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September 30, 1933 - Image 5

Resource type:
Text
Publication:
The Michigan Daily, 1933-09-30

Disclaimer: Computer generated plain text may have errors. Read more about this.

SEPT. 30, 1933

TlHE MIC HW ' AN A I L Y

___ CAMPUS SOCIETY,

II._ - I

Round Table'
Assembly Held
For Freshmen
Prof. McKenzie To Lead
Discussion On Subject
"This Changing World"
The second Freshman Round Table
will be held tomorrow morning in
the Grill Room of the League, with
Prof. Roderick McKenzie of the so-
ciology department addressing the
group on "This Changing World."
Breakfast will be served at 9 a. in.,
with the talk following at 9:30.
These affairs, though designed pri-
marily for freshmen, both men and
women, are also open to upperclass-
men. The Student Christian Associa-
tion, the Council of Religion, and the
Social Board of the League are
sponsoring them.
Last Sunday at the initial Round
Table, President Alexander G. Ruth-
ven spoke to an audience of over 200
students. A talk by some prominent
member of the faculty is scheduled
for the first Sunday of every month.
On the other three Sundays the
meeting will be split into several
smaller groups for a general discus-
sion. The questions will be primarily
philosophical, including problems be-
longing peculiarly to the modern
world.
The student members of the com-
mittee in charge are: Faculty, Walt
Morrisorl, '35, chairman, Miriam
Hall, '34; Music, Sherwood Messner,
'34, chairman, Elizabeth Moore, '36,
Larry Quinn, '36, Warren Mayo, '34,
Justin Cline, '35, Richard Gerkens-
meyer, '35; Syllabus, Arthur Man-
sure, '36, chairman, Frank Wengren,
35L, Jane Edmonson, '37, William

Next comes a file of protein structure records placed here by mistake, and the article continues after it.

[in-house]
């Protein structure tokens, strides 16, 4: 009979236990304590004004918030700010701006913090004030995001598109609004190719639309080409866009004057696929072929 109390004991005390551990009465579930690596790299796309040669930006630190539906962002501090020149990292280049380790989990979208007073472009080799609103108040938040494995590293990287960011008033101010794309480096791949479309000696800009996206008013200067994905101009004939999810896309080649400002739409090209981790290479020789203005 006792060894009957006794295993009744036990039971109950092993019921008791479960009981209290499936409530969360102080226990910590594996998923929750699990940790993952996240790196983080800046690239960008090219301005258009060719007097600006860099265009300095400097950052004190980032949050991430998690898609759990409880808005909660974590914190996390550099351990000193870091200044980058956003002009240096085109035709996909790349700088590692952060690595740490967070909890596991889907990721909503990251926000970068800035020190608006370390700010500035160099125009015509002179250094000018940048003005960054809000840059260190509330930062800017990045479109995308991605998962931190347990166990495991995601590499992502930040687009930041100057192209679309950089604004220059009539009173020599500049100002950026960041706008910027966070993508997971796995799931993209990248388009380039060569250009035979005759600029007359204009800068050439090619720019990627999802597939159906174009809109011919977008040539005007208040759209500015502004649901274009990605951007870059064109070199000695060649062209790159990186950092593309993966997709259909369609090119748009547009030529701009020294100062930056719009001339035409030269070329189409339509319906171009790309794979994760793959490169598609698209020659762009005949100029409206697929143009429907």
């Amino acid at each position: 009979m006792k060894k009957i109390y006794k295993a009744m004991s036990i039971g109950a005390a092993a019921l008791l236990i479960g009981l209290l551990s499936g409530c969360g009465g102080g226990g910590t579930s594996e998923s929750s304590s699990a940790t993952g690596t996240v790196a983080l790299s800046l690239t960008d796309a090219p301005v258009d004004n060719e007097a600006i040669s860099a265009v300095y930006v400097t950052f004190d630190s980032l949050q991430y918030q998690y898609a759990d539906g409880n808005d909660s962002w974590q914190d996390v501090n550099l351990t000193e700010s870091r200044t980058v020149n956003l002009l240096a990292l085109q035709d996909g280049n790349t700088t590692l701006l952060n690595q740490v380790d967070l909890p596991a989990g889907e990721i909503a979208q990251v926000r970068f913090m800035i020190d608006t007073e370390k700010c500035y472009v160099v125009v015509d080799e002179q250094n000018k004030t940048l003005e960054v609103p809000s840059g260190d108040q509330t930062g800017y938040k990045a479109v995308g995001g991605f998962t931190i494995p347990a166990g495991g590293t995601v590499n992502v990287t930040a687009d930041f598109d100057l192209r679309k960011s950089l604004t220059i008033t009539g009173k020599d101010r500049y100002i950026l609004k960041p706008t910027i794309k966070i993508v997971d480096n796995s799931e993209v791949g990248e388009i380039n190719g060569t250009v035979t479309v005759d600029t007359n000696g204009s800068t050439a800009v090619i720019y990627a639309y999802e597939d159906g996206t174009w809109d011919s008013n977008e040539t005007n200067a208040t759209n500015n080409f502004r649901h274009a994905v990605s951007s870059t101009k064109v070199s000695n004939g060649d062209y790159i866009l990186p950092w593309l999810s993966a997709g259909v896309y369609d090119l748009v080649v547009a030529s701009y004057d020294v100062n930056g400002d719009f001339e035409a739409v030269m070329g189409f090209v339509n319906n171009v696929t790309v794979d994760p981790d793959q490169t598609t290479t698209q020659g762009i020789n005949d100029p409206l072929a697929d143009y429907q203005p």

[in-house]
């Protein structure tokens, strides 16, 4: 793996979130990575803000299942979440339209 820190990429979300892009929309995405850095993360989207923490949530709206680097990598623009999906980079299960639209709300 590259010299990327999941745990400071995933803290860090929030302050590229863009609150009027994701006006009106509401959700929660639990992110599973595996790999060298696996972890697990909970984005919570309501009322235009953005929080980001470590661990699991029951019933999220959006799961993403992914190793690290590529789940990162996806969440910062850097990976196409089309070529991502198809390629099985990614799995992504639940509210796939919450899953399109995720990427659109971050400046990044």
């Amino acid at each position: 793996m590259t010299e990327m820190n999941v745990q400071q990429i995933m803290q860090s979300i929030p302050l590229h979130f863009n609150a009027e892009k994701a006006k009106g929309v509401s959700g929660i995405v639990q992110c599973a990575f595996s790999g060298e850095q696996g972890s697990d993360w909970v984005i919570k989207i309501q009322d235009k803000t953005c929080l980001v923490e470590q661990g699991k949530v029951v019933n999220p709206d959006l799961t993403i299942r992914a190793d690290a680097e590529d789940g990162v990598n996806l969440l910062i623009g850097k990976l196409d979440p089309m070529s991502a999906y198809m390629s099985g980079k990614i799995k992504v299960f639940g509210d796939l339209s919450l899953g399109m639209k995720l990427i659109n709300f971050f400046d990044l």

Knight, '34, Pat Woodward, '35, Bob
Byrn, '37; Finance, Pat Woodward,
'35, chairman, Hugh Wild, '37; Pub-
licity, Bill Olsen, '37, chairman, Mar-
guerite Michener, '37, co-chairman,
Francis Bennett, '34A, Russell An-
derson, '36, Hart Schaff, '34, Iris
Becker, '35, Bernice Carmichael, '37,
John Allshouse, '37; House and Rec-
ords, Richard Gerkensmeyer, '35,
chairman, Bill Knight, '34, Ralph
Hurd, '37, John Mann, '37, Jean
Reed, Grad,, and Polly Woodward,
'35; Recreation, Fred Cox, 35A, chair-
man, Gordon Halstead; Group Lead-
ers, Tommy Ayres, '37, chairman,
Jean Turnbull, '37.
CONTRACT
By GORDON STEELE
"Knowledge is power" and "Luck
is on the side of the brave" are two
proverbs that do not always seem to
worl out bpt the following hand cer-,
tainly seems to be a fair support for
both statements. The grand, slam
which was bid might be reached
under any system, but was certainly
less risky in this case because the
players knew the latest conventions.
Also, although one finesse was neces-
sary for success, in this case luck
siiled and all worked perfectly.
Both sides vulnerable. South
dealer.
- NORTH

Dance Chairman

JAMES R. DOTY
League Will Be
Scene Of Initial
Council Dance
The Interfraternity Dance, first of
a series of dances to be held for fra-
ternity men, will be held tonight at
the League. Plans for the dance in-
clude several prominent campus per-
formers in singing and dancing, ac-
cording to committee members.
James R. Doty, '34, chairman of
the dance, has announced that ar-
rangements are being made for sev-
eral fraternities to attend in a body
and offer their fraternity songs as
part of the entertainment.
Sally Pierce, '35, and Billie Grif-
fiths, '35, Sophomore Cabaret singers
last year, each will offer several
songs, and other entertainment of
singing and dancing has been prom-
ised by members of the committee,
The dance will be informal. Music
will be furnished by Maxwell Gail
and his band.
PLEDGING ANOUNCED
Alpha Kappa Lambda wishes to
announce the pledging of Lawrence
Quinn, '36.
Novel entertainment was provided
recently for members by a steak
roast given on the Island. Guests
were Lee Klaer and George Alder,
alumni of the fraternity.

Decide To Revive
FacultyReception
In response to the enthusiasm
which greeted the revival of the old
Senate reception two years ago, Uni-
versity officials have decided to hold
the affair once again this fall in the
Union ballroom. Tuesday night, Oct.
31, has been set as the date for the
affair.
The reception, designed to acquaint
new and old faculty members and
their wives and friends, was in-
augurated 40 years ago and was dis-
continuedin 1926 because it was be-
lieved the meetings had become too
"unwieldy." Two years ago the re-
ception, with campus officials and
prominent members of the faculty in
the receiving line, was revived this
time in the Union instead of in Bar-
bour and Waterman gymnasiums.
The most important social event
of the Summer Session is the annual
Summer School faculty reception.